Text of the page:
September 28, 2008
Whether anesthesia, or surgery, or some combination of the two, have long-lasting effects on the brain of children is an important question which researchers are trying very hard to answer. Three new studies provide some cause for concern.
In a non-clinical, (epidemiologic), study from Columbia University the authors used databases to review cases in which children had hernia surgery in the first four years of life. They found that these children, compared with a control group, had almost twice as much risk of subsequently developing behavioral or developmental disorders.
In a second study, from the Mayo Clinic, the risk of learning disabilities in children after a single anesthetic was not different from a control group but the risk did increase after two or three anesthetics and in the cases where the duration of the anesthetic was longer than 2 hours.
Finally, a Dutch study of children who had urologic surgery. “Neurocognitive” development was evaluated by means of a questionnaire completed by parents. Children who had their procedures before the age of two years had lower scores but the study wasn’t large enough to say with any certainty that this age cut-off is important. Read the rest of this entry »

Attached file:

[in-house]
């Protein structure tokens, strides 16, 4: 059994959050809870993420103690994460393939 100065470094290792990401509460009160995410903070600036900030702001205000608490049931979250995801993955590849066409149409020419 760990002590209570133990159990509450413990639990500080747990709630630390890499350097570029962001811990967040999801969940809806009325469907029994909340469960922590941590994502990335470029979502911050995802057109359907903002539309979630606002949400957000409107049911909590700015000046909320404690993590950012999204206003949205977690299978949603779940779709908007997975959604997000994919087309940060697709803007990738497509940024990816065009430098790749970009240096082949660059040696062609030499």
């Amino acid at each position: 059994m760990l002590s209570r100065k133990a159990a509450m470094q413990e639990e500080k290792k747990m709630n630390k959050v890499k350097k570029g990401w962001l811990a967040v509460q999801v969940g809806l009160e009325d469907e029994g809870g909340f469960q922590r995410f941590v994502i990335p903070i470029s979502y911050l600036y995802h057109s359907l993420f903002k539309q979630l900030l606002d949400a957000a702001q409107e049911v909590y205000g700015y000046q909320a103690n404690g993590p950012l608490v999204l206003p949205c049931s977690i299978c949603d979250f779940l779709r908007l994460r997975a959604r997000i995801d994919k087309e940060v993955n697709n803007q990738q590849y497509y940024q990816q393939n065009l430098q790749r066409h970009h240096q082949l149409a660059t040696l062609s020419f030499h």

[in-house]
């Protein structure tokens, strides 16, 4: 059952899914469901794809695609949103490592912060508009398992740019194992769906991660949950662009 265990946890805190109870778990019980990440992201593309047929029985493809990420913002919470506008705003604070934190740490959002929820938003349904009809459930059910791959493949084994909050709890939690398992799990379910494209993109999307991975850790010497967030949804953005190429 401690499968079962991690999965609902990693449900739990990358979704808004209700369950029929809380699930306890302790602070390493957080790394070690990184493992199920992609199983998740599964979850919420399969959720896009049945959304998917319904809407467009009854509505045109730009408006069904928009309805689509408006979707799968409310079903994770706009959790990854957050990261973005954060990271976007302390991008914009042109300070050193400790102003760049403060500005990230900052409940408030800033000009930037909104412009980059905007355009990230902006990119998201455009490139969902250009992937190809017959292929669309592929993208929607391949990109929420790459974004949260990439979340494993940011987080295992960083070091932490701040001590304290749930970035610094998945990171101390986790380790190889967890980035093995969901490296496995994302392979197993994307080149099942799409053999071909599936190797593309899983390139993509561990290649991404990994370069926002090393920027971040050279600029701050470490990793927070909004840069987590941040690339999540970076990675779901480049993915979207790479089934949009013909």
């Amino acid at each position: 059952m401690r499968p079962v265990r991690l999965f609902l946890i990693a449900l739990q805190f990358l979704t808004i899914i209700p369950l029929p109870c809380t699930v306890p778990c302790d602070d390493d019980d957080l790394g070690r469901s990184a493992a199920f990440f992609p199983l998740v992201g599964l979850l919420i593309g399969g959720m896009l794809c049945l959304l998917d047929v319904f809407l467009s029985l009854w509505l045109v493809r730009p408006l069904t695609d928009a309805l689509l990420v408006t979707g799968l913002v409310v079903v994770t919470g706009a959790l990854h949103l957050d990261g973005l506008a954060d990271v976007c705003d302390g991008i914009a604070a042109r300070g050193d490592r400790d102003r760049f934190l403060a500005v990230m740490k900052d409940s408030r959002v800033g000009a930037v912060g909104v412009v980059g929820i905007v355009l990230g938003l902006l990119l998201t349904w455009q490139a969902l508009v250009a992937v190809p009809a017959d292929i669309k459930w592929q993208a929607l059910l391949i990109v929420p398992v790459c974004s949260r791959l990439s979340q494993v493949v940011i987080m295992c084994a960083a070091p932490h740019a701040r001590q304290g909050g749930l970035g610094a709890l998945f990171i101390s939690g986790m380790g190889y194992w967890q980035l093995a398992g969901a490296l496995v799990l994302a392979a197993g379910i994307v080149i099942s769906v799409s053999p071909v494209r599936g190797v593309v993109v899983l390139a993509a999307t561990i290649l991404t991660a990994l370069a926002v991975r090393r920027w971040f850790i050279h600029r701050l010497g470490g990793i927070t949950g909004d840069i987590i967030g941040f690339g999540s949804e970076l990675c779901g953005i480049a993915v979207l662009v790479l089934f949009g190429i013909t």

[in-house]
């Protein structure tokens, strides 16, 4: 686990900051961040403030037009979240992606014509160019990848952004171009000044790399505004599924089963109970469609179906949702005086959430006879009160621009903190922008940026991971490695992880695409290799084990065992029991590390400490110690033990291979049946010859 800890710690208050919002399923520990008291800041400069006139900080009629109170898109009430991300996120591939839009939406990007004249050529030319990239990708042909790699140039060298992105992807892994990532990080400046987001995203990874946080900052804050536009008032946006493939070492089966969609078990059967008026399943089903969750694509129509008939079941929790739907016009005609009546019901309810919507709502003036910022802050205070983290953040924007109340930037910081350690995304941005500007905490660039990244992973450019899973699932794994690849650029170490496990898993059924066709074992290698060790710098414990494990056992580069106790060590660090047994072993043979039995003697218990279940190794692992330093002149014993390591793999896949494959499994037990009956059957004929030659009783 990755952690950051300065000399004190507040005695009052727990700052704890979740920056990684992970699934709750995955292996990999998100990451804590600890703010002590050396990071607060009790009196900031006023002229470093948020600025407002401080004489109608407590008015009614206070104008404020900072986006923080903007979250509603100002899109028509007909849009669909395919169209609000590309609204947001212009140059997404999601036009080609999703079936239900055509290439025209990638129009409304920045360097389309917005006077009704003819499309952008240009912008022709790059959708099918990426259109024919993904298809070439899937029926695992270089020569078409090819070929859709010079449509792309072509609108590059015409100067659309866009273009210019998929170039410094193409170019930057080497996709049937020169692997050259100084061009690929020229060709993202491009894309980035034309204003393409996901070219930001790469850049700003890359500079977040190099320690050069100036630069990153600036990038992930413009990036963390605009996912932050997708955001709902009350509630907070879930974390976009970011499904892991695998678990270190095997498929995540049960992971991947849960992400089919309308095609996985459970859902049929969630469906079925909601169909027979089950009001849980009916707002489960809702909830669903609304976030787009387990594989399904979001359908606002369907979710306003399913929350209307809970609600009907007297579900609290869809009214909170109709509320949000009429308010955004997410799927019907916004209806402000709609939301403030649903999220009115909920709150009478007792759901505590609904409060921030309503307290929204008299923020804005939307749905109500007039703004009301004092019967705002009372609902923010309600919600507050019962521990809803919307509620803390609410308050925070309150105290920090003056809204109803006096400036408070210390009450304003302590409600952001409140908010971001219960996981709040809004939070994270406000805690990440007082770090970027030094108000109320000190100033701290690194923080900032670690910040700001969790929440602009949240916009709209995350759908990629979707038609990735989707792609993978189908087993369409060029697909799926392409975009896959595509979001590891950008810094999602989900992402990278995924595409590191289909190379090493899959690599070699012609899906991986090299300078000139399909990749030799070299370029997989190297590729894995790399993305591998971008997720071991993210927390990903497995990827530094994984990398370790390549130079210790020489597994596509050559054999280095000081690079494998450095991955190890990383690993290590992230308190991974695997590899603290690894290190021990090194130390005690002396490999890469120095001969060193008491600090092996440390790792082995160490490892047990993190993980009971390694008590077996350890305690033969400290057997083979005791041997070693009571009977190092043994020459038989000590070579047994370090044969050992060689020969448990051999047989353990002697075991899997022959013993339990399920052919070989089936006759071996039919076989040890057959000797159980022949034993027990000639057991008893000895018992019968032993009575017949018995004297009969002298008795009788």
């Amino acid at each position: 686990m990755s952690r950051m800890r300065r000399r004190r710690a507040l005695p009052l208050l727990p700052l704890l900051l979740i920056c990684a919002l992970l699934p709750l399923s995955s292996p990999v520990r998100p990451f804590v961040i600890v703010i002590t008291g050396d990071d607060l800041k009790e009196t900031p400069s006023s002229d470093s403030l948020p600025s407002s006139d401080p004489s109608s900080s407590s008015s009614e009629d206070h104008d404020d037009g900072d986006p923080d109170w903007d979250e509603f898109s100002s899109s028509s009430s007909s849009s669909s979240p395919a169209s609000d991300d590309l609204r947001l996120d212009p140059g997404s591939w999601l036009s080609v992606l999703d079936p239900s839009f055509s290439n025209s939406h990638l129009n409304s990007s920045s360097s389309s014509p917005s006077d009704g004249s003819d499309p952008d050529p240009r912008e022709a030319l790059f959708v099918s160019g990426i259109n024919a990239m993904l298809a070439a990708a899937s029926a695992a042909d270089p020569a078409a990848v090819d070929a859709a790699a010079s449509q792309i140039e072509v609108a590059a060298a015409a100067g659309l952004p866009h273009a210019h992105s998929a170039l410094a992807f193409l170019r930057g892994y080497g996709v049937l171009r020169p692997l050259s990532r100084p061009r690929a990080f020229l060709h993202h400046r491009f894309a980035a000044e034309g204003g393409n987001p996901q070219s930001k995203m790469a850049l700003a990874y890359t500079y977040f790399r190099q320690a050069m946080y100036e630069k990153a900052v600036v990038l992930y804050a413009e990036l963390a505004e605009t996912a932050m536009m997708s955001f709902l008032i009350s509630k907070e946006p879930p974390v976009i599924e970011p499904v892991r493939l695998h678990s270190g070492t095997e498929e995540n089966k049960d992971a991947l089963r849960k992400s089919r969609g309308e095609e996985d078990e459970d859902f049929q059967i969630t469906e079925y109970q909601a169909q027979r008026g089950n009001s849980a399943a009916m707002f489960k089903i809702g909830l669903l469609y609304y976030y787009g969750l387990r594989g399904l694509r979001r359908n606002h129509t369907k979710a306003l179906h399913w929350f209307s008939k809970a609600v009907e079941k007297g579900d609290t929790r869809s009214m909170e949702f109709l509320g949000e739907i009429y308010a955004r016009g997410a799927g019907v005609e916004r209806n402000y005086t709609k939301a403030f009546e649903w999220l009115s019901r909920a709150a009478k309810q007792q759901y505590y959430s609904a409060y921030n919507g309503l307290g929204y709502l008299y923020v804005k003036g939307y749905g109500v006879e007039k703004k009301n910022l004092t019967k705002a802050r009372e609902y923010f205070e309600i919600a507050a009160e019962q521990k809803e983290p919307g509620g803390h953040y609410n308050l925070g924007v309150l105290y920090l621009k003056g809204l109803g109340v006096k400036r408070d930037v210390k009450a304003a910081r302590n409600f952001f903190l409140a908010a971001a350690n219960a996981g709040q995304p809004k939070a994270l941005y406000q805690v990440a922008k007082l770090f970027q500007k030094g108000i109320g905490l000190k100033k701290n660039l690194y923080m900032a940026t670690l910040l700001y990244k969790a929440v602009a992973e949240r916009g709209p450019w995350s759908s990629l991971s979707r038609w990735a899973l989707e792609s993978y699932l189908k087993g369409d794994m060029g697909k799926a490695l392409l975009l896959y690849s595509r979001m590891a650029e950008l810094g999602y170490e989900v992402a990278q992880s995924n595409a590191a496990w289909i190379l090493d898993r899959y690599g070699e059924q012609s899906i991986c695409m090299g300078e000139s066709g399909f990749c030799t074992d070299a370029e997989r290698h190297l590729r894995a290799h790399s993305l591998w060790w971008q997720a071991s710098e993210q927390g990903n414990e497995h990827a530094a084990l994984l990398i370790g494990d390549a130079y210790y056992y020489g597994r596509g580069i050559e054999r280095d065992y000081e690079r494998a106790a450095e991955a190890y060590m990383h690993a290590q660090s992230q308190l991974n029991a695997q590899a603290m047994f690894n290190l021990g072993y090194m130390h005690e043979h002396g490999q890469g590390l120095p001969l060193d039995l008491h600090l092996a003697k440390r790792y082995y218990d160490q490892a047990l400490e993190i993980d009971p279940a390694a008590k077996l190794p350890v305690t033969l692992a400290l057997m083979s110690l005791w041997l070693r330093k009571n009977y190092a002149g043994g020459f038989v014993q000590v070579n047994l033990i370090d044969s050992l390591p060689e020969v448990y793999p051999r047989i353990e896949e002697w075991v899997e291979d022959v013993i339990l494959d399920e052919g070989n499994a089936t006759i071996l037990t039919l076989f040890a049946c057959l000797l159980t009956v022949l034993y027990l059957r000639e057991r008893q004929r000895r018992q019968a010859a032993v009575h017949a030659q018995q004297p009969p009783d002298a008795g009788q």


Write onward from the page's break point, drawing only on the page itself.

February 17, 2008
What could be more frightening that being awake but paralysed and unable to breathe? No, I’m not talking about “Awake”, the scientifically inaccurate recent movie that dramatizes the rare but distressing experience of being awake in the middle of surgery. Rather, I am referring to the equally upsetting events that sometimes occur during recovery from general anesthesia.
Here is a vivid description, sent to a forum on the excellent consumer health site NetWellness, where I field questions about anesthesia:
“I have just had my ovaries and tubes removed because of my family history. When I woke in the recovery room, I had the most terrible experience of my life. My eyes were open, but I could not move or breath. No air would go in or out, I could not raise my arms in distress or do anything to raise the alarm that I could not breath, only stare into the eyes of the nurse. I thought, any minute now I am going to die, It was so distressing, I have been having flash backs ever since.” Read the rest of this entry »
January 11, 2008
Sleep disturbance after major surgery is common, and some people assume anesthesia is the cause. That is probably wrong.
The “surgical stress response“, the body’s hormonal and metabolic response to the trauma of surgery, is quite profound and has an important effect on the subsequent amount and quality of sleep. The bigger the surgery, it seems, the more significant is the stress response and the accompanying sleep disturbance.
During the stress response, hormones from the pituitary gland are released, and the sympathetic nervous system is activated (adrenaline and its companion “fight or flight” hormones). Metabolic changes include increased blood sugar, and breakdown of body protein. Injured tissues release cytokines and other potent chemicals associated with inflammation.
Pain, and the medications used to treat pain, sedatives, food deprivation, fever, psychological factors, age, and a person’s usual sleep profile all affect sleep after surgery.
Read the rest of this entry »